Numerical Simulation of Binary Black Hole and Neutron Star Mergers
One of the last predictions of general relativity that still awaits direct observational confirmation is the existence of gravitational waves. Those fluctuations of the geometry of space and time are expected to travel with the speed of light and are emitted by any accelerating mass. Only the most violent events in the universe, such as mergers of two black holes or neutron stars, produce gravitational waves strong enough to be measured with present detectors. These waves are extremely weak when arriving at Earth, and their detection is a formidable technological challenge for advanced detectors such as Virgo, and LIGO, which are expected to observe around 40 events per year.
To interpret the observational data, theoretical modelling of the sources is a necessity and requires numerical simulations of the equations of general relativity and relativistic hydrodynamics. Such computations can only be carried out on large-scale supercomputers, given that many scenarios need to be simulated, each of which typically occupies 500 CPU cores over 10 days.
The main goal of the research group at the Max Planck Institute for Gravitational Physics (Albert Einstein Institute) in Potsdam/Germany under leadership of Prof. Luciano Rezzolla is to predict the gravitational wave signal from the merger of two compact objects. Comparison with future observations will provide important insights into the fundamental forces of nature in regimes that are impossible to recreate in laboratory experiments. The waveforms from binary black-hole mergers will allow to test the correctness of general relativity in previously inaccessible regimes. The signal from binary neutron stars mergers will provide input for nuclear physics, because the signal depends strongly on the unknown properties of matter at the ultra high densities inside neutron stars, which cannot be observed in any other astrophysical scenario. Besides mergers, the team also improved the analytic models of close encounters, i.e. black-hole scattering, providing information on which approximations provide accurate estimates.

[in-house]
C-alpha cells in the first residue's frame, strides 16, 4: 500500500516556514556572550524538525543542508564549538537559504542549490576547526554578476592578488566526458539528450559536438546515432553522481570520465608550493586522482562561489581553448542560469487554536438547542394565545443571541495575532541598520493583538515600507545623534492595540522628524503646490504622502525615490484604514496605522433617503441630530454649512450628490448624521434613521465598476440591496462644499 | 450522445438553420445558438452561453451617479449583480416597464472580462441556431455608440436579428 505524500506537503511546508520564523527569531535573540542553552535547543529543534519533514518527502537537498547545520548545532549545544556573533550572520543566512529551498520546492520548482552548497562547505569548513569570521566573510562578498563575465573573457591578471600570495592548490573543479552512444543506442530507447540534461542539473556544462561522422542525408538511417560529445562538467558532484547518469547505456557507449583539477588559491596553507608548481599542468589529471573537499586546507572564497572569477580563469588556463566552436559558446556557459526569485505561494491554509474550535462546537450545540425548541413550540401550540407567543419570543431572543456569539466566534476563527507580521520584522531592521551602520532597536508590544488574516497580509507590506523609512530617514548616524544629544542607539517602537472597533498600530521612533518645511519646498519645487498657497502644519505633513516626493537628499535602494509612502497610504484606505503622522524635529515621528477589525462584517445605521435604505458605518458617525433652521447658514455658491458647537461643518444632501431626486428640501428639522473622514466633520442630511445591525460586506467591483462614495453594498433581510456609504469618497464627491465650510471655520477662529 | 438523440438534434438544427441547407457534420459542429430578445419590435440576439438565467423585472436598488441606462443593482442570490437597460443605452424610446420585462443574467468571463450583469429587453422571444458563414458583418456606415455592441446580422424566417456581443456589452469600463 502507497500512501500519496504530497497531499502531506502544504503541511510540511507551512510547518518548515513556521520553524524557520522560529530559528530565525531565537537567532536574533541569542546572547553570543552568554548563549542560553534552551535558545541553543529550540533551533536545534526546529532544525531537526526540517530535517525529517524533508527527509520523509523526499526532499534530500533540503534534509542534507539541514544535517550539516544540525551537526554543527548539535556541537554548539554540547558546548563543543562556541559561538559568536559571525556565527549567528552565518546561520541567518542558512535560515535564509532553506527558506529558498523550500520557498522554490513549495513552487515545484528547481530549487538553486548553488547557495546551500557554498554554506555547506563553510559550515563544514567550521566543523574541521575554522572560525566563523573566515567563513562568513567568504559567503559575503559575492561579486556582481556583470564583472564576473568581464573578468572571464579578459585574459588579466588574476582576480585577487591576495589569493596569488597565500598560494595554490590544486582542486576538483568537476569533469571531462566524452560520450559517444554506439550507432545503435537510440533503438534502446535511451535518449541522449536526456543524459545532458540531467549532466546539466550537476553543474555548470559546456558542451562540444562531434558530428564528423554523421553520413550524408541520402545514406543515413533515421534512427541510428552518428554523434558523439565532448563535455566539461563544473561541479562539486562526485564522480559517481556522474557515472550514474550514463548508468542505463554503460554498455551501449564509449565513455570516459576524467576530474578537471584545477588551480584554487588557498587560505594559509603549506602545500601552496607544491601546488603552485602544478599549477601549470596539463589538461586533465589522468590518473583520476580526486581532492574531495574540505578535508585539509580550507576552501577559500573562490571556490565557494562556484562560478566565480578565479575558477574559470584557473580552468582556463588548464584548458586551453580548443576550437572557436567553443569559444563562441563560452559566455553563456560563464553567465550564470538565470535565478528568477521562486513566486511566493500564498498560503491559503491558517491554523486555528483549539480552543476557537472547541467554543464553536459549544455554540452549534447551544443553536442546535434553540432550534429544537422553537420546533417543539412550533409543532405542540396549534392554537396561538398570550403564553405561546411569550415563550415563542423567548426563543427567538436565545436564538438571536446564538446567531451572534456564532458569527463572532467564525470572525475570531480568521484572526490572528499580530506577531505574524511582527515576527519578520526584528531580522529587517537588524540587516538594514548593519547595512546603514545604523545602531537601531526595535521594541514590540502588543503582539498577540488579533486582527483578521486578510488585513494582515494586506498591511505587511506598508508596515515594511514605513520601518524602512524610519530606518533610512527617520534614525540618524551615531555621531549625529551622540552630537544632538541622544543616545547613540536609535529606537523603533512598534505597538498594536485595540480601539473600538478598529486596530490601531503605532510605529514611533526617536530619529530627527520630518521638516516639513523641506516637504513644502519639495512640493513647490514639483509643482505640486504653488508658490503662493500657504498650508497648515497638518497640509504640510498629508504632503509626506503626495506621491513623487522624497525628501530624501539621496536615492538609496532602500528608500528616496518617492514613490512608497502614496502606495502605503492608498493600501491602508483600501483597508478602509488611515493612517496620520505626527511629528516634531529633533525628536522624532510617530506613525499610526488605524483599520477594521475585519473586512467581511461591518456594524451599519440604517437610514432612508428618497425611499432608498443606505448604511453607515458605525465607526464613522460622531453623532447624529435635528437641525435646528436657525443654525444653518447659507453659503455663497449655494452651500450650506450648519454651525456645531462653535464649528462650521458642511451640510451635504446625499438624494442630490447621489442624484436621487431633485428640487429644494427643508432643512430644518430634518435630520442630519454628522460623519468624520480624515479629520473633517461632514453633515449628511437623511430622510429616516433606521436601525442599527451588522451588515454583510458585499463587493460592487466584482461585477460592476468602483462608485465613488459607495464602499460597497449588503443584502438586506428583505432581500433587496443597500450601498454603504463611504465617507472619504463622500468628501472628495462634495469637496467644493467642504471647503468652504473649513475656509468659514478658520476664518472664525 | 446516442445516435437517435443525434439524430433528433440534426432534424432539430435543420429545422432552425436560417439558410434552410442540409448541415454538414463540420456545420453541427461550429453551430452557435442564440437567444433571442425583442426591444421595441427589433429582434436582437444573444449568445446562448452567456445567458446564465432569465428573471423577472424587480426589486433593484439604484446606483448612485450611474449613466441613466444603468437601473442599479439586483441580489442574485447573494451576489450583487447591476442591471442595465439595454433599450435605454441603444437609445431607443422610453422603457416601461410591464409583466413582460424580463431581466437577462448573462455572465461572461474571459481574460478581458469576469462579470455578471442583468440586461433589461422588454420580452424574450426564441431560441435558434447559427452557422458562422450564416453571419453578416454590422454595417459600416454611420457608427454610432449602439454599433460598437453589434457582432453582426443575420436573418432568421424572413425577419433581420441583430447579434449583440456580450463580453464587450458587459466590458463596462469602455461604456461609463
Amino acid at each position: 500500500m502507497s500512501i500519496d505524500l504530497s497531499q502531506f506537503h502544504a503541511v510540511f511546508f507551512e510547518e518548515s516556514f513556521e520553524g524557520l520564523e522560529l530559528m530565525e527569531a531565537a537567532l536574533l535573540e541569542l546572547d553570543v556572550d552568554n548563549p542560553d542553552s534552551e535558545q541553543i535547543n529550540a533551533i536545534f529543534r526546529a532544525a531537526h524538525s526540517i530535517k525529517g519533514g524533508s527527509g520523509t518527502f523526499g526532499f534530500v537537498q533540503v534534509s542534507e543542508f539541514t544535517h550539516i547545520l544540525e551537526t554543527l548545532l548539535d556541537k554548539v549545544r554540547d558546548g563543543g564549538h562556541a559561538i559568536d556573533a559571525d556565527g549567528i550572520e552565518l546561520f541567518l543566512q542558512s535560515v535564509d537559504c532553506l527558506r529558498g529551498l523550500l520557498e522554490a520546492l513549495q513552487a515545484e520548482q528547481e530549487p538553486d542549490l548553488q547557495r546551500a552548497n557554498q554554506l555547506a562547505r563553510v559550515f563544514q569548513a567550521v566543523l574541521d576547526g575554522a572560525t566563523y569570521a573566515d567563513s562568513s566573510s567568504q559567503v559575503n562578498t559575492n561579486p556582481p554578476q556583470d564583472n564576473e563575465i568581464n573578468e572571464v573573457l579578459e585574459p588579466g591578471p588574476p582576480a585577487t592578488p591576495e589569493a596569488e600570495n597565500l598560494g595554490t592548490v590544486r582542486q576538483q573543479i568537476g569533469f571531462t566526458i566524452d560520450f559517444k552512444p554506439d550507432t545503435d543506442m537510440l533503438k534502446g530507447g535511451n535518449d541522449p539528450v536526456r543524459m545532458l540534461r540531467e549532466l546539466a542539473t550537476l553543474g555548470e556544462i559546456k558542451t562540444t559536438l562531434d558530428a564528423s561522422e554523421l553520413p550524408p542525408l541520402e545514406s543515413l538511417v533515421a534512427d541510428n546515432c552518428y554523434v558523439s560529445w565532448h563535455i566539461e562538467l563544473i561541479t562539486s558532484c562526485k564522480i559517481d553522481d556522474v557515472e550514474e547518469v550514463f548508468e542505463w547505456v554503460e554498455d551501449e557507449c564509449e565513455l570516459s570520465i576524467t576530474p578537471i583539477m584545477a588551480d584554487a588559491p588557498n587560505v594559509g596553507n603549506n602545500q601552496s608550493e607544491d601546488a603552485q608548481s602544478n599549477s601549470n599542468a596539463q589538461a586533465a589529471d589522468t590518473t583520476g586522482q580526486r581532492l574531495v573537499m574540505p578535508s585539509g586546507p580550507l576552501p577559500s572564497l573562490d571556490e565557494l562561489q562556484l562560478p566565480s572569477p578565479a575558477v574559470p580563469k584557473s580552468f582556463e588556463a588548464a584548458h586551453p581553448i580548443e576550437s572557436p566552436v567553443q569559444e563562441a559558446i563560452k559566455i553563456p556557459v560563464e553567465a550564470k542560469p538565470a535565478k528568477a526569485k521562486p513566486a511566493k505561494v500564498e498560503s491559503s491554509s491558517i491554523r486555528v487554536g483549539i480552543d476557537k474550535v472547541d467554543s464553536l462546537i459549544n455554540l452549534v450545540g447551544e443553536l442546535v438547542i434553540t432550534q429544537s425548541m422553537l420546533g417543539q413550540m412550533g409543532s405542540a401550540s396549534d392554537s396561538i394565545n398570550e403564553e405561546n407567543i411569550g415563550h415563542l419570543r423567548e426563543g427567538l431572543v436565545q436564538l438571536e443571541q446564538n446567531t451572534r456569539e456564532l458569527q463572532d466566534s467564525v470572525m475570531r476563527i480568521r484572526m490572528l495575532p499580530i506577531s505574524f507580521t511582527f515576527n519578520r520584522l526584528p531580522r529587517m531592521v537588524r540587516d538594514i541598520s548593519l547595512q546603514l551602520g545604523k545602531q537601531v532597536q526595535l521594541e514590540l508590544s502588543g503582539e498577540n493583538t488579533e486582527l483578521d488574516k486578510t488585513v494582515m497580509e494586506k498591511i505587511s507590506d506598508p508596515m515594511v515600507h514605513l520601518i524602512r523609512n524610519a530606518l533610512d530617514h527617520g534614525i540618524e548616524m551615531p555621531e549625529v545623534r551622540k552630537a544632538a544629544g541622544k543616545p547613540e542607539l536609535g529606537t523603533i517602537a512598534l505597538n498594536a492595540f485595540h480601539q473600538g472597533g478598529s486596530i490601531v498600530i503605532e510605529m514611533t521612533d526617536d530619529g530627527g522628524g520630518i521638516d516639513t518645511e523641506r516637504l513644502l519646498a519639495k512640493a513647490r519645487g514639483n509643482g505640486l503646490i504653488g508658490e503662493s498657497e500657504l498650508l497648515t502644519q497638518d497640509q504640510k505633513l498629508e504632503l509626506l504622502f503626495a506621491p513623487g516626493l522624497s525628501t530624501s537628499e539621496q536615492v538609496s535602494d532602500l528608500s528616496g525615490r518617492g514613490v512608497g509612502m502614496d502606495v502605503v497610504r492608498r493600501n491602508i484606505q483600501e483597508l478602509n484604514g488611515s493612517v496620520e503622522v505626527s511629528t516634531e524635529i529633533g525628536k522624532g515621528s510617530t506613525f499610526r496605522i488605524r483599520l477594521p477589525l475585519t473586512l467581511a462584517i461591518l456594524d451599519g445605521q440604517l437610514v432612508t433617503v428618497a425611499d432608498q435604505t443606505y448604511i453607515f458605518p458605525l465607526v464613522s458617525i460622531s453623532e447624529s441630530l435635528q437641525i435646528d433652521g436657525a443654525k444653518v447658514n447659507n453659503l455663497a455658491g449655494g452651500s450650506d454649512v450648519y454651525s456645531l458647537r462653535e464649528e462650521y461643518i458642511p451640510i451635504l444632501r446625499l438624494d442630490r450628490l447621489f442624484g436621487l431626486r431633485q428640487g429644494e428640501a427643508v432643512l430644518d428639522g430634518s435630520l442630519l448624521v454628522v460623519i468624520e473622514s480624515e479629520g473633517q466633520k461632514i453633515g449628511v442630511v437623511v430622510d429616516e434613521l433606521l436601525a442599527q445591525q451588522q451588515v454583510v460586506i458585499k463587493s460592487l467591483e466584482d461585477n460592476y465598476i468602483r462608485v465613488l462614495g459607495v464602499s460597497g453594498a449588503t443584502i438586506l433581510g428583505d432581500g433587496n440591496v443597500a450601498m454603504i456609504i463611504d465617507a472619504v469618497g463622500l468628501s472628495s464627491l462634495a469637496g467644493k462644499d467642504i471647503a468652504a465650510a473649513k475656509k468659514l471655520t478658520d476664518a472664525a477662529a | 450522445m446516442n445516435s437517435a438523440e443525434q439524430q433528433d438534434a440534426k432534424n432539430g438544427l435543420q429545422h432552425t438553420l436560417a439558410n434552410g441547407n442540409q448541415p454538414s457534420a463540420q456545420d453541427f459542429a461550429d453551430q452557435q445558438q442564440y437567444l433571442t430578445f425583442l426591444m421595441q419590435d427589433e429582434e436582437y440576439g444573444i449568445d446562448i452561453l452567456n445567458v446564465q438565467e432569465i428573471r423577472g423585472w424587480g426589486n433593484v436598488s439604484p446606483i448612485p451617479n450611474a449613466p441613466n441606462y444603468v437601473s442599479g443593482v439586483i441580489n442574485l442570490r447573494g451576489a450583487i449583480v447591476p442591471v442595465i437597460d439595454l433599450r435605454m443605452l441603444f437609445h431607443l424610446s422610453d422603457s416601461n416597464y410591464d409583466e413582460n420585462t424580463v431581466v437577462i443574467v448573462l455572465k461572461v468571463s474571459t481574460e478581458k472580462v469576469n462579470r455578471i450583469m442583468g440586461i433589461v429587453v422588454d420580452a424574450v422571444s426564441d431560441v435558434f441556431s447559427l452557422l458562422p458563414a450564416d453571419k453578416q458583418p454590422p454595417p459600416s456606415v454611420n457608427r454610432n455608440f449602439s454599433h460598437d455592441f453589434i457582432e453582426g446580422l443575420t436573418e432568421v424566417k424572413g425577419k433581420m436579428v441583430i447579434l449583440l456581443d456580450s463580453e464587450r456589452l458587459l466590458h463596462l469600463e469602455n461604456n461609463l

The results might be used to determine the distance to a source, by exploiting the fact that observed frequencies of distant sources are reduced due to the expansion of the universe. Independent distance measures are very valuable for cosmology, improving estimates of the current and past expansion rate of the universe and predictions of its future fate. Finally, the simulations also helped to shed some light on the mystery of so called short gamma ray bursts, intense and sudden bursts of gamma radiation that puzzled astronomers for (since) decades, and which are believed to be caused by neutron-star mergers. In particular, the researchers found that the strongly magnetized and rapidly rotating merger remnant could be used to explain the X-ray afterglows which often accompany those bursts.
Computations were executed on HPC system SuperMUC of LRZ Garching.
W. Kastaun, L. Rezzolla, D. Siegel, K. Takami
Max Planck Institute for Gravitational Physics (Albert Einstein Institute), Potsdam-Golm
Science Park Potsdam-Golm
Am Mühlenberg 1, D-14476 Potsdam-Golm/Germany